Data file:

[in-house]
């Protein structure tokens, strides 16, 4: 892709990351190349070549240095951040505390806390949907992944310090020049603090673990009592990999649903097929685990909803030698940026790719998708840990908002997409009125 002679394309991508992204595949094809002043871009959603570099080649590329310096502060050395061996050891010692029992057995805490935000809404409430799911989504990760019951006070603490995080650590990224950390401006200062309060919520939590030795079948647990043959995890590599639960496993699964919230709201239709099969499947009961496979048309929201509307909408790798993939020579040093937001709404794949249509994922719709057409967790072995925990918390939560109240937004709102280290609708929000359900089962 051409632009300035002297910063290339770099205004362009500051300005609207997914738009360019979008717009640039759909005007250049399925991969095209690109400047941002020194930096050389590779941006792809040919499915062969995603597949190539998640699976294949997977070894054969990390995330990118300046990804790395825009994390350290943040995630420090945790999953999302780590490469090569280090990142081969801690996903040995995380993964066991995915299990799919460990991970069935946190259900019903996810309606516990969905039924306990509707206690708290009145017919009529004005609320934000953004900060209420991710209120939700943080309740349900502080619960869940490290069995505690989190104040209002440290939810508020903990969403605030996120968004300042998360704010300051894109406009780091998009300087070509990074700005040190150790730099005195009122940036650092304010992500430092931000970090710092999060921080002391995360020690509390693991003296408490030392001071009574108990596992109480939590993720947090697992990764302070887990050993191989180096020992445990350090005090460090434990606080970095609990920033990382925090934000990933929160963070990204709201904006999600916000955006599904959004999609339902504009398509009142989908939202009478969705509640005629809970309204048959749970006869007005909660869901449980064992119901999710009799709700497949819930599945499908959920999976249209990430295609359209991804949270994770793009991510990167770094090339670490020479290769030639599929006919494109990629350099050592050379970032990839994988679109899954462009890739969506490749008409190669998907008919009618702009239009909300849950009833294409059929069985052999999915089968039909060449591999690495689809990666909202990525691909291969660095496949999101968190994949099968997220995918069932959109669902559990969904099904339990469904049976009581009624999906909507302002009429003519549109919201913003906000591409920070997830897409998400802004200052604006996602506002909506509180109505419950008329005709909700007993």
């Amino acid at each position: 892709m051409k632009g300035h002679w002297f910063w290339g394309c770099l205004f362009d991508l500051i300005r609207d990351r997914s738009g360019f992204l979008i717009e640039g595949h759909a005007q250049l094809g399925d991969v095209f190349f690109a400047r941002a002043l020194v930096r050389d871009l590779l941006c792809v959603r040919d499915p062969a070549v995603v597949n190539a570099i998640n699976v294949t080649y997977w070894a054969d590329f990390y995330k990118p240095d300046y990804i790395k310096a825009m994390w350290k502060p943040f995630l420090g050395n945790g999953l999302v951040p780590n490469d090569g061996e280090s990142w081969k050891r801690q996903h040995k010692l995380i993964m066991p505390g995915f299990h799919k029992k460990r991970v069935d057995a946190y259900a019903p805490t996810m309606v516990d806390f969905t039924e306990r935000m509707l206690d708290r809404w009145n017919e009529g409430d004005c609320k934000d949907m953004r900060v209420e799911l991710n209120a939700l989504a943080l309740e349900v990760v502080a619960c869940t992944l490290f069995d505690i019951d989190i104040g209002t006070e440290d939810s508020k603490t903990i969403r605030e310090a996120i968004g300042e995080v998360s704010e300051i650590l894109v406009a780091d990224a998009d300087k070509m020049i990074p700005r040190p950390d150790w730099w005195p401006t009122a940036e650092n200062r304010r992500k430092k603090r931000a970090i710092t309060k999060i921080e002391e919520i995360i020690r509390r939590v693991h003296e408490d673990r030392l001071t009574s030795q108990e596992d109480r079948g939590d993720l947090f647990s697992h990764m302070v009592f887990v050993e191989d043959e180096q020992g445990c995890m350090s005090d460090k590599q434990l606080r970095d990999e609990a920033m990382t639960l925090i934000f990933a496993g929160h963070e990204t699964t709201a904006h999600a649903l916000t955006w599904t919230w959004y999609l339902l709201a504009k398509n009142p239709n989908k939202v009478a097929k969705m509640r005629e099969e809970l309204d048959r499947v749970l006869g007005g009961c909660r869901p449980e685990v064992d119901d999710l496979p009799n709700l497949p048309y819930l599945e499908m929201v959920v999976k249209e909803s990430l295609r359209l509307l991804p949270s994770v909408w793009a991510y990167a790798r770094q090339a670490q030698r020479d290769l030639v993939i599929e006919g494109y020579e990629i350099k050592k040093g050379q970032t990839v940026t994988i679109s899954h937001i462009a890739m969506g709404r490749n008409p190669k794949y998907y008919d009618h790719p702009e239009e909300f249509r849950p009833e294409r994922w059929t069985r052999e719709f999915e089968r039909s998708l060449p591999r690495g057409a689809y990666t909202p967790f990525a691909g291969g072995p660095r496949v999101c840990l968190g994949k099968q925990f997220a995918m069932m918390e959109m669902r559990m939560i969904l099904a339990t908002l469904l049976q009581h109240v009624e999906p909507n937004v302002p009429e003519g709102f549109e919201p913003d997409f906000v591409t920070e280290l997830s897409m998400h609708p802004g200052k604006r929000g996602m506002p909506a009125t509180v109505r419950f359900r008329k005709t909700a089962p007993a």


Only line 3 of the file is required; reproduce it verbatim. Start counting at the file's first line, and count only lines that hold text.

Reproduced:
């Amino acid at each position: 892709m051409k632009g300035h002679w002297f910063w290339g394309c770099l205004f362009d991508l500051i300005r609207d990351r997914s738009g360019f992204l979008i717009e640039g595949h759909a005007q250049l094809g399925d991969v095209f190349f690109a400047r941002a002043l020194v930096r050389d871009l590779l941006c792809v959603r040919d499915p062969a070549v995603v597949n190539a570099i998640n699976v294949t080649y997977w070894a054969d590329f990390y995330k990118p240095d300046y990804i790395k310096a825009m994390w350290k502060p943040f995630l420090g050395n945790g999953l999302v951040p780590n490469d090569g061996e280090s990142w081969k050891r801690q996903h040995k010692l995380i993964m066991p505390g995915f299990h799919k029992k460990r991970v069935d057995a946190y259900a019903p805490t996810m309606v516990d806390f969905t039924e306990r935000m509707l206690d708290r809404w009145n017919e009529g409430d004005c609320k934000d949907m953004r900060v209420e799911l991710n209120a939700l989504a943080l309740e349900v990760v502080a619960c869940t992944l490290f069995d505690i019951d989190i104040g209002t006070e440290d939810s508020k603490t903990i969403r605030e310090a996120i968004g300042e995080v998360s704010e300051i650590l894109v406009a780091d990224a998009d300087k070509m020049i990074p700005r040190p950390d150790w730099w005195p401006t009122a940036e650092n200062r304010r992500k430092k603090r931000a970090i710092t309060k999060i921080e002391e919520i995360i020690r509390r939590v693991h003296e408490d673990r030392l001071t009574s030795q108990e596992d109480r079948g939590d993720l947090f647990s697992h990764m302070v009592f887990v050993e191989d043959e180096q020992g445990c995890m350090s005090d460090k590599q434990l606080r970095d990999e609990a920033m990382t639960l925090i934000f990933a496993g929160h963070e990204t699964t709201a904006h999600a649903l916000t955006w599904t919230w959004y999609l339902l709201a504009k398509n009142p239709n989908k939202v009478a097929k969705m509640r005629e099969e809970l309204d048959r499947v749970l006869g007005g009961c909660r869901p449980e685990v064992d119901d999710l496979p009799n709700l497949p048309y819930l599945e499908m929201v959920v999976k249209e909803s990430l295609r359209l509307l991804p949270s994770v909408w793009a991510y990167a790798r770094q090339a670490q030698r020479d290769l030639v993939i599929e006919g494109y020579e990629i350099k050592k040093g050379q970032t990839v940026t994988i679109s899954h937001i462009a890739m969506g709404r490749n008409p190669k794949y998907y008919d009618h790719p702009e239009e909300f249509r849950p009833e294409r994922w059929t069985r052999e719709f999915e089968r039909s998708l060449p591999r690495g057409a689809y990666t909202p967790f990525a691909g291969g072995p660095r496949v999101c840990l968190g994949k099968q925990f997220a995918m069932m918390e959109m669902r559990m939560i969904l099904a339990t908002l469904l049976q009581h109240v009624e999906p909507n937004v302002p009429e003519g709102f549109e919201p913003d997409f906000v591409t920070e280290l997830s897409m998400h609708p802004g200052k604006r929000g996602m506002p909506a009125t509180v109505r419950f359900r008329k005709t909700a089962p007993a």